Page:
EXAMINER: What’s it been like playing with icons like Peter Frampton and Steve Miller?
MATTHEW CURRY: Oh, yeah, man. It was just a huge honor, because I grew up listening to Steve Miller and Peter Frampton! I’ve always been blown away by their guitar playing and songwriting. So it’s a huge honor to share the bill will them—and get on stage and jam with them. We’re really excited, because we’re going back out with the Doobie Brothers and Steve Miller this year.
EXAMINER: How’d you start out on guitar? What inspired you to pick it up?
MATTHEW CURRY: I was about four years old, and my dad would sit around and play his acoustic guitar around the house. It caught my attention early on. Both of my parents realized that, so they went on and got me a cheap-o Wal-Mart guitar, and I took lessons from my dad. I tried learning Lynyrd Skynyrd and ZZ Top and stuff like that. I took lessons for a few years, but then I was self-taught after that. And I love it! I probably wouldn’t be happy if I didn’t play guitar!
EXAMINER: Four years old! Wow. Most tykes are lucky if they’re potty-trained by then.
MATTHEW CURRY: Well, I was starting to play live shows with bands when I was eight-an-a-half, nine years old. I just loved playing and practicing all the time. Maybe someday after a few years I’ll figure it all out!
EXAMINER: I’ve heard it said a lot, from some of the best musicians, that you’re never done learning, and that the best students recognize that there’s always more to pick up.
MATTHEW CURRY: Oh yeah, you never quit learning!
EXAMINER: Still, you’ve accomplished a lot, and you’re all of twenty years old.
MATTHEW CURRY: I’m still nineteen. I’ll be twenty in May.
EXAMINER: You’ve got two albums under your belt already, so you’re well on your way. Electric Religion came out a couple years ago—so can we expect more material soon?
MATTHEW CURRY: Thanks, man. I just really enjoy writing the songs and collaborating with people, and working in the studio. We’ve been in and out of the studio fairly recently, so we hope to have some new material out really soon.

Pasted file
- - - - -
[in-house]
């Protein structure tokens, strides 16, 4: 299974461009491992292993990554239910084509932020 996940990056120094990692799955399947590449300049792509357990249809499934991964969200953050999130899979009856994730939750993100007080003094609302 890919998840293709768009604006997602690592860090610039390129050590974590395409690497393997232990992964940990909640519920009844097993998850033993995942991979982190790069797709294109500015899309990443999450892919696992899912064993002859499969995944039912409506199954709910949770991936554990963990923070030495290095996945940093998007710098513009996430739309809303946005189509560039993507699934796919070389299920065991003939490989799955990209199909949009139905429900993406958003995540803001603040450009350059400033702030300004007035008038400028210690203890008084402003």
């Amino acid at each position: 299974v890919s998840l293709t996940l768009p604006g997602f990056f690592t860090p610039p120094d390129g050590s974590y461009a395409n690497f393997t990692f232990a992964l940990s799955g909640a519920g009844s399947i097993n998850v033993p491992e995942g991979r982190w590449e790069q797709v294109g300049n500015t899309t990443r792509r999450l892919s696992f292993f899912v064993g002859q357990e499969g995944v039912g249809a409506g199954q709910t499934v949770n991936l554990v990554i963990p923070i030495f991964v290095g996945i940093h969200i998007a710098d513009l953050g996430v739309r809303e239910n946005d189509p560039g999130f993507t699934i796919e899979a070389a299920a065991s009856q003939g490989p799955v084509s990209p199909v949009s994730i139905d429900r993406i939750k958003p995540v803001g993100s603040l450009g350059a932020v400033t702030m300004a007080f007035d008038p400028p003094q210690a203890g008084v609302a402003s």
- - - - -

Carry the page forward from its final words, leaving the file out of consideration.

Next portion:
EXAMINER: Tell us a little about your gear. You play a Fender Stratocaster, right?
MATTHEW CURRY: Yeah, I’m a huge Fender guy. We’re on the Fender Accelerator Tour. Fender picks bands to give tour support to, and we happen to be one of those bands. So we’ve got a good relationship with Fender now. Hopefully that’ll go on for many years to come! Huge Fender guy, Fender amps, too. I like the Marshall amps, too. I use a couple Fender Strats, and a couple amps turned all the way up to eleven! They gave us a Go Pro camera, gave us a van and some gear. It was really cool of them to do that; it helps a lot! We’re really excited to be working with them. Everyone treats us really nice. It’s a great promotion for them, and for us as well.
EXAMINER: What’s the timeline on your dates with The Doobies and the solo stuff?
MATTHEW CURRY: We’re about another week here, and then we start the solo tour. And then after the solo tour we’ll jump on another Steve Miller tour for about two weeks.
EXAMINER: The Rock and Roll Hall of Fame induction ceremony took place in Cleveland this year. Stevie Ray Vaughan was among the honorees. Was he a hero of yours? My friends and I were more into the hard rock and heavy metal guitarists as teenagers, but then we saw his Live at The El Macambo video, and it blew our minds. It opened us up more to the blues.
MATTHEW CURRY: Yeah, that’s a great performance man. Yeah, Stevie Ray…I remember my first time hearing him! I was sitting out in the garage at my house with my dad. And he put on Texas Flood. It totally opened a whole new world for me, really. I’d never heard anybody play guitar like that! He’s been one of my huge influences—and Jimi Hendrix, and all those old blues cats. You try to sponge that up. Stevie should’ve been inducted when he was still alive!
Matthew Curry. Tuesday, May 12, 2015 at House of Blues Cleveland Cambridge Room (308 Euclid Avenue, Cleveland OH 44113). Tickets only $12.00. Doors at 6:30pm.
Advance tickets here: http://tinyurl.com/k5cvyre